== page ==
High K concentrations occur in soil developed on K feldspar– or mica–bearing granite and rhyolite, or on sedimentary rocks, as well as on more recent alluvial and eolian deposits derived from similar rock types. Examples of such areas include:

High soil K concentrations in the Colorado Piedmont (Fenneman and Johnson, 1946) reflect the presence of K feldspar originally sourced from the eroding Rocky Mountains to the west and subsequently deposited in eastern Colorado as sandstone or shale and more recent unconsolidated alluvial and eolian sediments. In contrast, in western Kansas and parts of southwest and southern Nebraska (for example, Mixed Sandy and Silty Tableland and Badlands, Central High Tableland, Central Nebraska Loess Hills, Rolling Plains and Breaks, Central Loess Plains (USDA, 2006)) the relative proportions of K feldspar and 10 Å clay in loess suggest that the K concentrations in soil for these areas are controlled by the presence of 10 Å clays (such as mica or illite) rather than feldspar. Soil in the Nebraska Sand Hills (USDA, 2006), an area of unconsolidated sand dunes and sand sheets in north-central Nebraska, is dominated by quartz with plagioclase feldspar greater than K feldspar, and little silt–sized material. Thus, soil in this area has low K concentrations compared to K concentrations in the rest of the State.

Other regions with elevated K concentrations include those where shale and other fine–grained sedimentary rocks constitute the soil parent materials: eastern Montana, western South Dakota, southern Ohio, northern Kentucky, and through the Appalachian Plateaus (Fenneman and Johnson, 1946).

Soil throughout the Piedmont (Fenneman and Johnson, 1946) is old and has undergone long–term, intense weathering in a humid to semi–humid environment, and most primary minerals have broken down. However, in some parts of the Piedmont, soil developed on granite or metamorphosed felsic rocks has retained some K feldspar, resulting in sporadic occurrence of elevated K. In other areas of the Piedmont where soil formed on shale or sandstone, it is likely that any original K–bearing minerals have dissolved, with K substitution into newly formed clay minerals or leached from the soil profile.

Other large areas of the conterminous United States with low concentrations of K in soil had little to no K feldspar or mica in the soil parent materials. These areas include:

The Gulf and Atlantic Coastal Plain is bisected by the Southern Mississippi River Alluvium and the Southern Mississippi Valley Loess (USDA, 2006). Alluvial sediments have deposited in the Mississippi River valley as the river flooded in recent geologic time. When these sediments dried, winds picked up the fine material and deposited it in thick loess sheets, mainly along the east side of the river valley. The youngest loess sheets are about 10,000 years old. A pattern of higher K concentrations in soil developed on these young sediments reflects long–range transport of material from areas containing K feldspar and 10 Å clays from the upper part of the Mississippi River drainage basin.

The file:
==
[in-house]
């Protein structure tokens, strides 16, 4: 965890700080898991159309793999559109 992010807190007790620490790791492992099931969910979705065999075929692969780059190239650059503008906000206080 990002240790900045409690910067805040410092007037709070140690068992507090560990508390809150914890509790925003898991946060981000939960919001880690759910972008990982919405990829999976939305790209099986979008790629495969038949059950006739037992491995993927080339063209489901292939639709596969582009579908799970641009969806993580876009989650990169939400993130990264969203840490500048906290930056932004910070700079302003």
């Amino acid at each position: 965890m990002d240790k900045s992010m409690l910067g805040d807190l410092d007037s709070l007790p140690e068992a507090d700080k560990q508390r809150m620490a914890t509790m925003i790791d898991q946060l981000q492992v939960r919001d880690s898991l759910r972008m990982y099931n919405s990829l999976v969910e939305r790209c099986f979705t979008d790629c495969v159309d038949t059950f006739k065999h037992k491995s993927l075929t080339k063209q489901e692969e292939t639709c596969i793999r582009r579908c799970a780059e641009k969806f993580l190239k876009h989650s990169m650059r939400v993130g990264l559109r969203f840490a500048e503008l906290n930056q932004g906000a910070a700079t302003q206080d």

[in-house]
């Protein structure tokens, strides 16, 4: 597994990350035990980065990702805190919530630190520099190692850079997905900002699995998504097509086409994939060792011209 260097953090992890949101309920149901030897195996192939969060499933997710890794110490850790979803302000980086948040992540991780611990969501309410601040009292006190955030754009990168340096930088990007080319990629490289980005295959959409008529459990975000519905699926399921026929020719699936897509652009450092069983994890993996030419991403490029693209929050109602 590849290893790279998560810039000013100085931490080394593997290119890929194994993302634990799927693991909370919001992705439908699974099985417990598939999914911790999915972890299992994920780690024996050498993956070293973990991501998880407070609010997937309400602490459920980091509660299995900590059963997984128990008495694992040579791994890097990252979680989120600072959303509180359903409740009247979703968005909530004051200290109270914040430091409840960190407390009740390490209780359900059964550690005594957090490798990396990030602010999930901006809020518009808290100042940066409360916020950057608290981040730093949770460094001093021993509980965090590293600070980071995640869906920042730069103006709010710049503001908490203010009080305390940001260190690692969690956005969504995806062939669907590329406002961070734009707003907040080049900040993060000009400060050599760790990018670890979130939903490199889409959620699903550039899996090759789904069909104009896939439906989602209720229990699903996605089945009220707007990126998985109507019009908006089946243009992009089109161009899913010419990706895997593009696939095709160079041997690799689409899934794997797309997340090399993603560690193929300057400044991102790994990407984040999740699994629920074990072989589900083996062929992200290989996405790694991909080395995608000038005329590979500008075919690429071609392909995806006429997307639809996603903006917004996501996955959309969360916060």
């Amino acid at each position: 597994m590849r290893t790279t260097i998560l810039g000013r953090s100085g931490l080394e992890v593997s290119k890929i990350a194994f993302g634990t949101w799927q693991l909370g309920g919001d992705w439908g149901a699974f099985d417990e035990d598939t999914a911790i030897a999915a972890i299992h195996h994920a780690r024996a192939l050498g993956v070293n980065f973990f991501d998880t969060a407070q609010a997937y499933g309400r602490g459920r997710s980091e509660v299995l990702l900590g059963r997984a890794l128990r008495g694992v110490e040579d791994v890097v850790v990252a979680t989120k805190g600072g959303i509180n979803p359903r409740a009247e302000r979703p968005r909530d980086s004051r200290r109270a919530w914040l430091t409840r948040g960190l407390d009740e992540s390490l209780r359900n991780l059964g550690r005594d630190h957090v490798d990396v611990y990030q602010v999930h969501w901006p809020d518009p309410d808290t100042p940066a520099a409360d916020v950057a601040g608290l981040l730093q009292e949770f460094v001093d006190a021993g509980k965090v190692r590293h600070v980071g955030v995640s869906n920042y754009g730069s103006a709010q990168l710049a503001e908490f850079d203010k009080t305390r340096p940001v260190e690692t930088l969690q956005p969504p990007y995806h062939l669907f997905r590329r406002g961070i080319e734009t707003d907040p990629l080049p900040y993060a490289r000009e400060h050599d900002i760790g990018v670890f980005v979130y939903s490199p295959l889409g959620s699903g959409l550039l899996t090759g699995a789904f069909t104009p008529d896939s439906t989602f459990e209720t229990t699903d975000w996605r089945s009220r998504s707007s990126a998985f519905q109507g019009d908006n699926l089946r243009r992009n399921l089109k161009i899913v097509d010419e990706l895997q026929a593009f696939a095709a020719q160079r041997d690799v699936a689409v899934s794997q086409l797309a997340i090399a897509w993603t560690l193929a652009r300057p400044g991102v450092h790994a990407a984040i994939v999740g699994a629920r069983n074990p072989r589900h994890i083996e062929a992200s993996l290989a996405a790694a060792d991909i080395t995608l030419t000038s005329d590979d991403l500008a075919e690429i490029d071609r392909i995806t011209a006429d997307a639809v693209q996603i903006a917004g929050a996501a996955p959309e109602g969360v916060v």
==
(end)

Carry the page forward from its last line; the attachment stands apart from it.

Statistics - 0 TO 5 CM

Number of samples4,841
LLD0.01 wt. %
Number below LLD24
Minimum<0.01 wt. %
5 percentile0.14 wt. %
25 percentile0.99 wt. %
50 percentile1.49 wt. %
75 percentile1.88 wt. %
95 percentile2.68 wt. %
Maximum5.44 wt. %
MAD0.652 wt. %
Robust CV43.8%
0 TO 5 CM Histogram


0 TO 5 CM Boxplot


0 TO 5 CM Empirical cumulative distribution function

Empirical cumulative distribution function

Statistics - A Horizon

Number of samples4,813
LLD0.01 wt. %
Number below LLD26
Minimum<0.01 wt. %
5 percentile0.14 wt. %
25 percentile0.98 wt. %
50 percentile1.50 wt. %
75 percentile1.90 wt. %
95 percentile2.67 wt. %
Maximum5.1 wt. %
MAD0.652 wt. %
Robust CV43.5 %
A Horizon Histogram


A Horizon Boxplot


A Horizon Empirical cumulative distribution function

Empirical cumulative distribution function

Statistics - C Horizon

Number of samples4,780
LLD0.01 wt. %
Number below LLD34
Minimum<0.01 wt. %
5 percentile0.17 wt. %
25 percentile1.04 wt. %
50 percentile1.53 wt. %
75 percentile1.96 wt. %
95 percentile2.78 wt. %
Maximum5.67 wt. %
MAD0.682 wt. %
Robust CV44.6 %
C Horizon Histogram


C Horizon Boxplot


C Horizon Empirical cumulative distribution function

Empirical cumulative distribution function